109 Tasting Notes
I get mainly orange blossom honey from this tea. Not too much in the way of sweet potato, malt, chocolate or spice.
Verryy citrusy actually! Almost as if it were blended with an essential oil, even though it’s really just pure tea. I can see why it is the base for their Wild Grey blend, where bergamot oil is actually combined with the Dian Hong.
It’s not my favourite but if you love a citrus note without actual added citrus, you’ll love this tea.
I came to appreciate this more and more when it’s night-time and I want a creamy, indulgent drink without sugar. I steep this five minutes in boiling water and add milk. It is reminiscent of coffee but not quite, and is made of barley so caffeine-free.
If I’m ever low on no-caffeine teas and near a Lupicia store, I will definitely repurchase this.
November 2015 Harvest
5g in 100ml porcelain teapot, gongfu style.
Dry leaf smells rather light. Can’t detect much aroma at all. That is, until I throw them into a prewarmed teapot and WOW is this tea leaf or warm cherries dipped in chocolate? This is before I even add water, by the way.
Verdant says this has notes of chocolate, cherry, sandalwood and vanilla. These flavours absolutely spot on.
A huge reason I bought this is because cherry is listed as one of the main notes. I haven’t had access to something like that since Cocoa Amore by Whispering Pines (will that ever come back?)
Laoshan Roasted Oolong is my Cocoa Amore replacement. And at a much better price point too.
Recommend recommend!! I may even buy a yixing pot just for this.
My favourite chai in the world, tied with Melbourne-based Prana Chai.
T2’s organic version tastes much better than the standard one. However, all my experience with this blend has been with packages produced before the Unilever takeover. (I feel like some of their products have gone down in quality since the takeover, probably for the Unilever profit margin.)
The flipside of that, is T2 expanding past Australia to become a global operation which means the rest of the world has one more giant offering. (If anything, T2 does have quite the range.)
Small saucepan, brewed stovetop for seven minutes on medium-high heat. 3 – 5 teaspoons of chai (depending on how cold the weather is..) with one cup cold water and one cup So Good Vanilla Soy Milk and 1/4tsp of New South Wales White Box Honey.
Only reason this doesn’t have a score of 100 is because I haven’t tasted it straight without any additions yet. But that’s because it is just simply too good the way I’ve always made it.
5 for $5 deal.
Despite the controversy surrounding Verdant, I’ve decided to base my purchasing decisions upon how much I enjoy their teas. After all, that is what tea is for. However, I do take all claims about origin and age with a grain of salt.
Unfamiliar with their steeping parameters for Western – always thought it would be a minimum of 2 minutes but Verdant recommends 20 seconds + 10 per extra infusion at 5g per 235ml. My Western teapot strainer is positioned in a way that I have to fill the water to the top, so at 350ml I am aware that there is too much water for too little leaf in this particular brew.
Buttery, grassy, floral, seaweed. Texture is slippery but a bit drying in the mouth.
Website does not specify which style or harvest this sampler is from. I only assumed it is the Traditional Tieguanyin. But as the site states graham cracker, caramelized banana, violet and cinnamon in their tasting notes (of which I can’t detect any of) – I may be wrong.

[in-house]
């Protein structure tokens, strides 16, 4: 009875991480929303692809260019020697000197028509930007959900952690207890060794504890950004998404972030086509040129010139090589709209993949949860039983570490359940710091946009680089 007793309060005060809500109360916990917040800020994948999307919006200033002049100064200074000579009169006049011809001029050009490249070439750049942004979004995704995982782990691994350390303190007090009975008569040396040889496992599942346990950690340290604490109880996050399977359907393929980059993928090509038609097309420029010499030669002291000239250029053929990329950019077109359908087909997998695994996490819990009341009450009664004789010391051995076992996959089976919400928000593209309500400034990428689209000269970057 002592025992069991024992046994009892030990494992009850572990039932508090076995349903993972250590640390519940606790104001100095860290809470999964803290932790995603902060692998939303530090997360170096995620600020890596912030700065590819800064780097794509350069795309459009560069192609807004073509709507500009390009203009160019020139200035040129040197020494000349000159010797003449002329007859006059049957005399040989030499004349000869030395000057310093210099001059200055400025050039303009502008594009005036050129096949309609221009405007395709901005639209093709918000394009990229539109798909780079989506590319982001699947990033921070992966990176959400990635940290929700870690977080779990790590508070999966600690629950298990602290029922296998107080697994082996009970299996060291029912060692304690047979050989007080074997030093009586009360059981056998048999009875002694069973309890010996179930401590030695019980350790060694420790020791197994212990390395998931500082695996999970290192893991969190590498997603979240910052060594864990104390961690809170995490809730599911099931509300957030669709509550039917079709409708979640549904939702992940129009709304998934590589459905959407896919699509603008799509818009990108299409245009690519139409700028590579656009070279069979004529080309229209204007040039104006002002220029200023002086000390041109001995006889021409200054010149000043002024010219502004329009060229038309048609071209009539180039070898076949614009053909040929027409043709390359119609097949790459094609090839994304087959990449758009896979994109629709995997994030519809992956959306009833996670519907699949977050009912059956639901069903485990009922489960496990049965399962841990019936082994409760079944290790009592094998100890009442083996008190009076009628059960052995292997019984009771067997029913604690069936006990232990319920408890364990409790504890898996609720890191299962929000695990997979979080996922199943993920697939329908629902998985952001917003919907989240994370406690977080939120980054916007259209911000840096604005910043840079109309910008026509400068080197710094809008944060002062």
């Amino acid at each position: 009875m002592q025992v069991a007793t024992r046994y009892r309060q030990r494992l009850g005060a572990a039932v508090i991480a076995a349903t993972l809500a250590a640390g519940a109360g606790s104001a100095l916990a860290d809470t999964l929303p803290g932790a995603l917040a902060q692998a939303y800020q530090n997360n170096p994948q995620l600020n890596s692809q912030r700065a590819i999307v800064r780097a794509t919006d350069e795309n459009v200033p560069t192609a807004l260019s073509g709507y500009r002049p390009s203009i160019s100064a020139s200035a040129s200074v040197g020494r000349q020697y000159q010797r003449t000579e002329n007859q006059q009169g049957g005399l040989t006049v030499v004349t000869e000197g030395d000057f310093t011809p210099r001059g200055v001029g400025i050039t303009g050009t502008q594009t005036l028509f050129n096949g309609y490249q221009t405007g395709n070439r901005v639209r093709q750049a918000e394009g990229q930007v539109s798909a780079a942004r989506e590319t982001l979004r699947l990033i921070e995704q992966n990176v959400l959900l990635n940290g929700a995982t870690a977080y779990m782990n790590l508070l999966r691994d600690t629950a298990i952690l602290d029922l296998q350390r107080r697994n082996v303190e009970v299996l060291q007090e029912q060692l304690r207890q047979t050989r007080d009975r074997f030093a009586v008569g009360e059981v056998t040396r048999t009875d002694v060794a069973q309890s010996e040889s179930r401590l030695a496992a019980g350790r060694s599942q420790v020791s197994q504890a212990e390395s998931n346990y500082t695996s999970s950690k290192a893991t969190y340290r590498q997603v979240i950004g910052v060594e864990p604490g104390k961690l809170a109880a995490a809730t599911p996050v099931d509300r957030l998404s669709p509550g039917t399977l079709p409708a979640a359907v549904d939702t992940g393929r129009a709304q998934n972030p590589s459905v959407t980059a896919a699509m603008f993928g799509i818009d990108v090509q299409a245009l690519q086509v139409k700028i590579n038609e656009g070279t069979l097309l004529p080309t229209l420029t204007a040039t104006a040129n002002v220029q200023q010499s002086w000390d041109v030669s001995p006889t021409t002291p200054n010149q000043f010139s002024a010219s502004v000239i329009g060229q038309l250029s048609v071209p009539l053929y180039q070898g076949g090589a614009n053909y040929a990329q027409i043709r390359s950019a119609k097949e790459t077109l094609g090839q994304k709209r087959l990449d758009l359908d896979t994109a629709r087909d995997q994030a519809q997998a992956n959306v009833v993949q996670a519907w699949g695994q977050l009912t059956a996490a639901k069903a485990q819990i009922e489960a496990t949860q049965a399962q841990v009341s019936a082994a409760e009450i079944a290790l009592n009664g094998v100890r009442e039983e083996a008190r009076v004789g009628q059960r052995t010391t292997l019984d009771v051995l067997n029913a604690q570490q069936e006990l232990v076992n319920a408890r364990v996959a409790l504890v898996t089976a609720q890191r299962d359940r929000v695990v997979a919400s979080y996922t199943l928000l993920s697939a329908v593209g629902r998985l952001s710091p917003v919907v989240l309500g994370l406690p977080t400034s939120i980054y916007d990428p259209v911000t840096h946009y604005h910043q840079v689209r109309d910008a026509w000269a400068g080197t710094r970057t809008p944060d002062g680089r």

Why do they not specify this??
Enjoyed although it wasn’t all that exceptional to me. But I’m more of a roasted oolong kind of gal anyway.
This has always tasted like marshmallows to me. Not the artificial, powdery Pascall kind, but the all-natural handmade ones which are super expensive from a boutique patisserie.
Slightly crushed leaves at the bottom of this old, old packet. Made for a bit of an oversteeped taste but I just added a splash of water and got it tasting like it should (minus the effect of age).
Will I ever see its likeness again?
Like many of my teas… this one is also past its best before date.. by like, more than an entire year.
This is what happens when you buy at a much faster rate than you can drink, and you live in Australia where there aren’t enough people to gift or swap tea with.
Anyway, this was a Japan souvenir from my boyfriend. First time I made it, I followed a website’s directions to use water ‘just below boiling.’ I assumed this to mean 90-95C and it turned out very bitter with no froth.
Gave this another shot at 80C recommended elsewhere, and it was perfect! Beautiful foam, no bitterness at all. Light and smooth, with vegetal and herbaceous flavours. Slight umami quality, most likely more intense if this wasn’t past its best before date by a year.
Reminds me of my own time in Japan, attending a tea ceremony tutorial in Kyoto. The quality of this matcha is not too far off from the ceremonial grade quality used by my hostess and teacher. Not quite, but not too far off.
I am wary of teas that claim to do spectacular things for your health. This tea was gifted to me and the packaging seemed to convey that it would help remedy cold & flu. Can’t attest to its medicinal properties but it definitely is a soothing blend and enjoyable to drink. Says it can be resteeped 2-3 times which I found to be absolutely false unless you like some extremely weak flavour in your coloured water.
This tasted good enough, but would not purchase for myself as it didn’t really blow me away. Then again, I don’t think I’ve ever really been blown away by a herbal tea.
This sample must be nearly 3 years old..
In the dry leaf I smell tobacco, leather, smoke, red wine, cocoa and sweet potato. Underleafed by accident so the brew is a bit light but all the scents translate into the liquid quite harmoniously. The texture is smooth, the finish is very clean.
Enjoying this very much.